The world is gearing up for another Olympic Games. National pride, sportsmanship, individual performance, athleticism, courage, and victory will be concepts that will get much press in the near future, I suspect. I like to push out the boundaries of concepts and see how they all interconnect and create a bigger picture. In this arena, I’m going to put all of those issues under one large banner: humanity. The Olympics give us an opportunity to look at humanity, albeit through a particular lens, and witness ourselves. What do we have in common? What are the responses available to us in certain circumstances? How do role models give us a glimpse into the possibilities we carry in ourselves? When I was growing up in the 70s, I would glue myself to the TV and soak in all those “up close and personal” stories. I found them fascinating and inspiring. Now that I have lived to be (almost) 50, I have lived some stories of my own that have taught me about being human. One of those is the story of watching my husband die of diabetes.
Human beings experience suffering; that’s one thing we all have in common. We can learn information and we can gain understanding and compassion by looking into that suffering and asking questions. What is causing this suffering? How does it feel? How can I help? The Galasso family looked into diabetes for the first time in 1991, when Jim was diagnosed. After he died in 2008, my oldest, Susan, came up with a way that we could help those who suffer from it. She organized the first Team Galasso and walked with 2 of her siblings in a fund-raiser event in Urbana, IL sponsored by the American Diabetes Association. The next year, she moved to Madison and Steve and I walked with her. Last year, the entire family gathered in Madison (including Susan’s fiance, Andy) to continue the effort. This year, the walk is being held on Jim’s birthday, August 26. How fitting is that?!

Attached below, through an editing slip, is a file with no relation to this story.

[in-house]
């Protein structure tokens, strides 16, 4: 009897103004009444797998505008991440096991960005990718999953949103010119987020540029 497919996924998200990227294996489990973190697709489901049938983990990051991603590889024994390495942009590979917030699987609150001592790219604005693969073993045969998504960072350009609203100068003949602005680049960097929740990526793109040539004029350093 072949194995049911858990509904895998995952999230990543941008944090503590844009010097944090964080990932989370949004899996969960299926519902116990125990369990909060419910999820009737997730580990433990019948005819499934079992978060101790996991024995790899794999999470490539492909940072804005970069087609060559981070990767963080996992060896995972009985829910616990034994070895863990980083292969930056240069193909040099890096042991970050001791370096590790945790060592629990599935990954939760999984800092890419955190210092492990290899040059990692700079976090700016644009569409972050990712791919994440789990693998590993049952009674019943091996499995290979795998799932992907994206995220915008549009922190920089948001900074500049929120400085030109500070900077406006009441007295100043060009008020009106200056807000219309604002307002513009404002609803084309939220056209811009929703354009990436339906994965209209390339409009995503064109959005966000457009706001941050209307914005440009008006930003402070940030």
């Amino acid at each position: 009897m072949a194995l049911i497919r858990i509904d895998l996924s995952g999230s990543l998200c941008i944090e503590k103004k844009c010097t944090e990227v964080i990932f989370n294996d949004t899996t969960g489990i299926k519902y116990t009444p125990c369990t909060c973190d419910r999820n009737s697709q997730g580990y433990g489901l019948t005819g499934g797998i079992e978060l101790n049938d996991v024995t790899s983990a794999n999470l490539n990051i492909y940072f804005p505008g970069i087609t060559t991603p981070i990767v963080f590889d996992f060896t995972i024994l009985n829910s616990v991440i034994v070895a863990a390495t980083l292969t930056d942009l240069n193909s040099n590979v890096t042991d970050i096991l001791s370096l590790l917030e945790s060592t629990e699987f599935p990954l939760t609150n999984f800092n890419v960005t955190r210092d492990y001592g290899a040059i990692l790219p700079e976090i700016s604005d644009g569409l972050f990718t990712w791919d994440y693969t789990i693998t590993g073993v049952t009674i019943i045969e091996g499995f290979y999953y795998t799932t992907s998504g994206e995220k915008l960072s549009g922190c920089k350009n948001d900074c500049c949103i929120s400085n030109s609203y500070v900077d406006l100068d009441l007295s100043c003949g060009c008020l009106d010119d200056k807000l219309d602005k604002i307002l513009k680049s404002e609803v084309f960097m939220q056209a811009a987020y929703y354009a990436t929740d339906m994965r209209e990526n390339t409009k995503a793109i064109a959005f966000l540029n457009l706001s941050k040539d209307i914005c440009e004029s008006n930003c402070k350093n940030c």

Team Galasso 2011
I invite you all to participate in this Team effort by making a donation to the ADA via my sponsor page here. I also invite you to spend some time considering your part in Team Humanity, asking your own questions about being human, about suffering, about living in a body. Who do you want to be? How do you want to live? What will your life model and inspire? My youngest daughter got her first tattoo a few months ago. She chose a typewriter font over her left shoulder, above her heart, to illustrate one of her dad’s most memorable maxims: “Pain is inevitable; misery is optional.” I am honored to be part of this team, this family of humanity. I want to acknowledge and include every member and recognize that each one is trying to work out the answers to those questions, even though there are destructive results in the process. I’ve had mine, you’ve had yours. We can learn and do better. I believe that. Thank you for your participation!